Under Their Thumb: How A Nice Boy From Brooklyn Got Mixed Up With The Rolling Stones (And Lived To Tell About It), by Bill German

This is certainly the most unusual book yet written about The Rolling Stones. Prior books had either been written by insiders (Up And Down With The Rolling Stones by Keith Richards’ drug supplier and aide-de-camp “Spanish” Tony Sanchez) or by professional writers/biographers (Old Gods Almost Dead by the ever-present Stephen Davis). What we have here in Under Their Thumb is a book written by a fan.

Bill German is not just any fan, though. As a teenager he started to self-publish the Rolling Stones fanzine Beggar’s Banquet. He toiled in obscurity for several years, building a network of fans and bootleggers who gave him tips about what (and who) the Stones were doing.

As fate would have it, German met the Rolling Stones and pressed a copy of his fanzine into the hands of Ron Wood, who looked it over and handed it to Keith Richards.

From this inauspicious beginning, Bill German somehow became a friend to the Rolling Stones. Not quite an insider, but far from being a mere fan, he managed to strike up friendships with both Ron Wood and Keith Richards. He went to their apartments, was invited to their parties, drank with them (but stayed away from drugs). He interviewed them, got insider information which was then published in Beggar’s Banquet with the approval of the Stones. Throughout he seems to have remained aware that he was possibly the luckiest Rolling Stones fan ever. Woody and Keith seemed to genuinely like the guy. Ron Wood asked him to help write his book of artwork, The Works. He got into press conferences, and backstage. Bill German was the proverbial fly on the wall.

His presence was disconcerting, if not downright alarming, to many of the business people that were tasked with taking care of the Stones. German would publish insider information straight from Ron Wood’s mouth, but then would get lectured by the managers and handlers who wanted all the information about the band to funnel from them. It seems apparent that, as the Stones went from their relatively care-free rock band days to becoming a business and marketing juggernaut, Mick Jagger began to become as much businessman as rocker, and as time went on he began to distance himself from German.

After first embracing German (Beggar’s Banquet became the official Stones newsletter around the time of the Undercover album), the suits behind the scenes began to fear him. Even though German usually sought approval before publishing anything, he still insisted that he was a “journalist.” Having a journalist deep in the heart of the Stones camp where outrageous drug use and serial infidelity were the norm was a worrisome prospect for those tasked with making sure the Stones got through customs at the airport and maintained good relationships with their wives.

The inevitable ending should surprise nobody except, apparently, the author. Bill German became frustrated and angry that the access he once enjoyed was now being denied. Once the Stones became the Machine starting with the 1989 Steel Wheels tour, even his friendship with Keith and Woody was not enough to get him where he felt he needed to be to continue putting out the fanzine.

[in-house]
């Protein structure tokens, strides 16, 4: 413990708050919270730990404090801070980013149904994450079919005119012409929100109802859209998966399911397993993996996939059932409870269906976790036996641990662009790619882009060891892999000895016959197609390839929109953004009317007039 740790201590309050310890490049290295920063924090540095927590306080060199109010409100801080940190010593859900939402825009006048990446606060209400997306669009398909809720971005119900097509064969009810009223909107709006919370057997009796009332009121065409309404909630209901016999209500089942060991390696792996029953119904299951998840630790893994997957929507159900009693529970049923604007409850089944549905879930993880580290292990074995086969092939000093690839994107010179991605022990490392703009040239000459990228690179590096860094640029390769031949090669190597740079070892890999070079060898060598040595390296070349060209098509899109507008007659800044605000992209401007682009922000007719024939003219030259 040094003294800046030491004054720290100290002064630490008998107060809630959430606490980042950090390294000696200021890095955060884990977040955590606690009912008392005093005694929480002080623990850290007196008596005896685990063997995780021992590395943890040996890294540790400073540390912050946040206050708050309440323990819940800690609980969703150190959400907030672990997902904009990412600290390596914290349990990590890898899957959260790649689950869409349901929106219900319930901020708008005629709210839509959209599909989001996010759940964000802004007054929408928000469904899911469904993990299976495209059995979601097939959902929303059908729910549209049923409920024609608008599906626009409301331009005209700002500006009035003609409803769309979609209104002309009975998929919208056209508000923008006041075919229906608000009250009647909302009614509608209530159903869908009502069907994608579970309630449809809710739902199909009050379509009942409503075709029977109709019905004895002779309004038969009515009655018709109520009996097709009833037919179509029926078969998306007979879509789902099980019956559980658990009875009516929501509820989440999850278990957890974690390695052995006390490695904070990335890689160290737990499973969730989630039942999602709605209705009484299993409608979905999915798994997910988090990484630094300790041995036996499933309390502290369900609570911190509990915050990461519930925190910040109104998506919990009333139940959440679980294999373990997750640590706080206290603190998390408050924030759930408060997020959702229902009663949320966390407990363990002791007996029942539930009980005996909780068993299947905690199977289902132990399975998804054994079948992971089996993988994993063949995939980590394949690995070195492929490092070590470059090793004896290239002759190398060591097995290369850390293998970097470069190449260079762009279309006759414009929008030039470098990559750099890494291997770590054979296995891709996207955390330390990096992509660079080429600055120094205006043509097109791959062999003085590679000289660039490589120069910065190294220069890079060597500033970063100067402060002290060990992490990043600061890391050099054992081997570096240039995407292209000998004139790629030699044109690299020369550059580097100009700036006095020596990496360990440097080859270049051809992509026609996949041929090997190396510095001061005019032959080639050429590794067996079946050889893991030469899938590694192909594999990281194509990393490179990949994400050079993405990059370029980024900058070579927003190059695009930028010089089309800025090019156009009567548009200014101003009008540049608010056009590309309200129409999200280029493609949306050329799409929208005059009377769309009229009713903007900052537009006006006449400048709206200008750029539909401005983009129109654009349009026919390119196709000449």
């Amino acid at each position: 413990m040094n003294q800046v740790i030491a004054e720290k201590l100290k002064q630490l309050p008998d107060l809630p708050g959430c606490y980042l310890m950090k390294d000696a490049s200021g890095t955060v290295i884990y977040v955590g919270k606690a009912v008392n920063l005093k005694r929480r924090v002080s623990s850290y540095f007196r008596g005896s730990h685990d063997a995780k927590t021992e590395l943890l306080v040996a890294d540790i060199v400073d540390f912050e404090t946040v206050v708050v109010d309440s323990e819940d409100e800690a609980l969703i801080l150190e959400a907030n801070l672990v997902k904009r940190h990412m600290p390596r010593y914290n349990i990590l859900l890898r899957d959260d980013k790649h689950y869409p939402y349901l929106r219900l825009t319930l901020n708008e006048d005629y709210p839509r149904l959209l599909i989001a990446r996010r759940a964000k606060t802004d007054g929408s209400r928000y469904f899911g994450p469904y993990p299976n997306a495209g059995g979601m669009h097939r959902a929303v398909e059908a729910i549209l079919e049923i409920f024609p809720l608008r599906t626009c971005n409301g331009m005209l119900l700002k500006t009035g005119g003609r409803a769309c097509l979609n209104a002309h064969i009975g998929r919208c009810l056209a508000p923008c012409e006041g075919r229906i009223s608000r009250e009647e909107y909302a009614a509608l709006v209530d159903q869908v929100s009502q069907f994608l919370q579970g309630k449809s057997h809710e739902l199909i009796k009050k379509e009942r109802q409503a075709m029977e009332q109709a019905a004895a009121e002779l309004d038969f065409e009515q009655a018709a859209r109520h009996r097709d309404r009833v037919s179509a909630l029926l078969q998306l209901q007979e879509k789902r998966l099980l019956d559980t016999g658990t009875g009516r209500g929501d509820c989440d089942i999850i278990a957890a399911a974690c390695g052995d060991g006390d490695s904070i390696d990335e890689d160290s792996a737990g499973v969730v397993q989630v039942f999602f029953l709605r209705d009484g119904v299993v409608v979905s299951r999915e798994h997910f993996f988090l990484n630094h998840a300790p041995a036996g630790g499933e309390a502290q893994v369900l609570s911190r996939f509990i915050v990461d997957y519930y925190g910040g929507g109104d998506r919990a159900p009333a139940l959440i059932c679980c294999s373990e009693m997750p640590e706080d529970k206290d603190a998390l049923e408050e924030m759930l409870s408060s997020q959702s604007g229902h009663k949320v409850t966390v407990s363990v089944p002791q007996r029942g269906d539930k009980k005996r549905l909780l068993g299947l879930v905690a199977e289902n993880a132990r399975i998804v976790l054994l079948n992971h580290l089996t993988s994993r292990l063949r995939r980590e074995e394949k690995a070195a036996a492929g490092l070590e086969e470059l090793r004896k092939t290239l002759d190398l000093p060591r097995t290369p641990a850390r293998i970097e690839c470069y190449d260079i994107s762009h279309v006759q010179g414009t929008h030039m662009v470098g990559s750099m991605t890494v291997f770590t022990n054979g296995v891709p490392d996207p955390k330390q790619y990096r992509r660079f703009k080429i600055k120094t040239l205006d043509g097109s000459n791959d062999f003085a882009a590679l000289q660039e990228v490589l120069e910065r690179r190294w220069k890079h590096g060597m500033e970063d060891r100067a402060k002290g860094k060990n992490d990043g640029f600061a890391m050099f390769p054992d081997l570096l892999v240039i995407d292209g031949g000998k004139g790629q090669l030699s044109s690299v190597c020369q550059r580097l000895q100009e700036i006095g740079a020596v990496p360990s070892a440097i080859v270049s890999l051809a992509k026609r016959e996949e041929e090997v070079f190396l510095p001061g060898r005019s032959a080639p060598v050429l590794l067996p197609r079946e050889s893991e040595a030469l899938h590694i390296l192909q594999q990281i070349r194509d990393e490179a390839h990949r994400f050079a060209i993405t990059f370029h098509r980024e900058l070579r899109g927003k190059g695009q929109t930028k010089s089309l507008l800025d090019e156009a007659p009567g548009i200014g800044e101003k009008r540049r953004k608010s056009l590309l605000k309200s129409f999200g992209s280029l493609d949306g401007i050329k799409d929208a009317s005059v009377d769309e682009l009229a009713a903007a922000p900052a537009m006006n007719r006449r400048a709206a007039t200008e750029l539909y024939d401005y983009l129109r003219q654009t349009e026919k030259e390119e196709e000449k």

He managed to hang in there until after the Voodoo Lounge tour but then closed the fanzine down and fell largely out of touch with his friends in the Stones camp.

German has a nice style, conversational, easy-to-read. He comes across as a likable and pretty level-headed guy and takes great pains to portray Ron Wood and Keith Richards as being wonderful human beings. Mick Jagger is, in Keith’s words, “a great bunch of guys.” Jagger is shown as coldly calculating, warm to those he likes and trusts, but he doesn’t like or trust too many people, including the author.

For me, the selling point of the book was that it was about the Rolling Stones well past their prime. Most Stones books concentrate on the Sixties and early Seventies, when they were challenging The Beatles for supremacy of the music world and The Who for the title of “Greatest Rock and Roll Band in The World.” Under Their Thumb is about the period of time that these earlier Stones biographies gloss over: the dreaded 80s and 90s when the Stones were releasing mediocre albums and tearing at each other’s throats. It’s a period that has an interesting story behind it. Here is where you’ll find the near break up of the band, Mick’s awful solo albums, Keith’s excellent solo albums, the Hail! Hail! Rock ‘N’ Roll Chuck Berry film that Keith organized, and the massive tours that brought the Stones back from the brink of death, but brought them back in a way that was largely unrecognizable from what they had been before. It is, somewhat surprisingly, a fascinating period in the history of the band, and Bill German was there for almost all of it.


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